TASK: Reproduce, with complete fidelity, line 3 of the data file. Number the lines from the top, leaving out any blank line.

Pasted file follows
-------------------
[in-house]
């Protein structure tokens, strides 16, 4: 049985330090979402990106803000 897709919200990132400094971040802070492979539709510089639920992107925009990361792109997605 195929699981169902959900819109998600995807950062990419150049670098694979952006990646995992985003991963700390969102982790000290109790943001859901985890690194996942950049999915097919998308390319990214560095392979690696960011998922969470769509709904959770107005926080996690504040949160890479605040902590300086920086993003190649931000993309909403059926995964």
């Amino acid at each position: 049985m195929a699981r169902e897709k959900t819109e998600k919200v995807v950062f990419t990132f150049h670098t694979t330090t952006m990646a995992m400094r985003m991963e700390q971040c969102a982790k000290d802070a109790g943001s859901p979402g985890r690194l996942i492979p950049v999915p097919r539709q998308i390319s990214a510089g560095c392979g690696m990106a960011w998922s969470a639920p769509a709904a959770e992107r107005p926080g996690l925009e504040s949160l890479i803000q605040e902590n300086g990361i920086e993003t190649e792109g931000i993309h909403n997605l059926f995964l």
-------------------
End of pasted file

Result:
């Amino acid at each position: 049985m195929a699981r169902e897709k959900t819109e998600k919200v995807v950062f990419t990132f150049h670098t694979t330090t952006m990646a995992m400094r985003m991963e700390q971040c969102a982790k000290d802070a109790g943001s859901p979402g985890r690194l996942i492979p950049v999915p097919r539709q998308i390319s990214a510089g560095c392979g690696m990106a960011w998922s969470a639920p769509a709904a959770e992107r107005p926080g996690l925009e504040s949160l890479i803000q605040e902590n300086g990361i920086e993003t190649e792109g931000i993309h909403n997605l059926f995964l």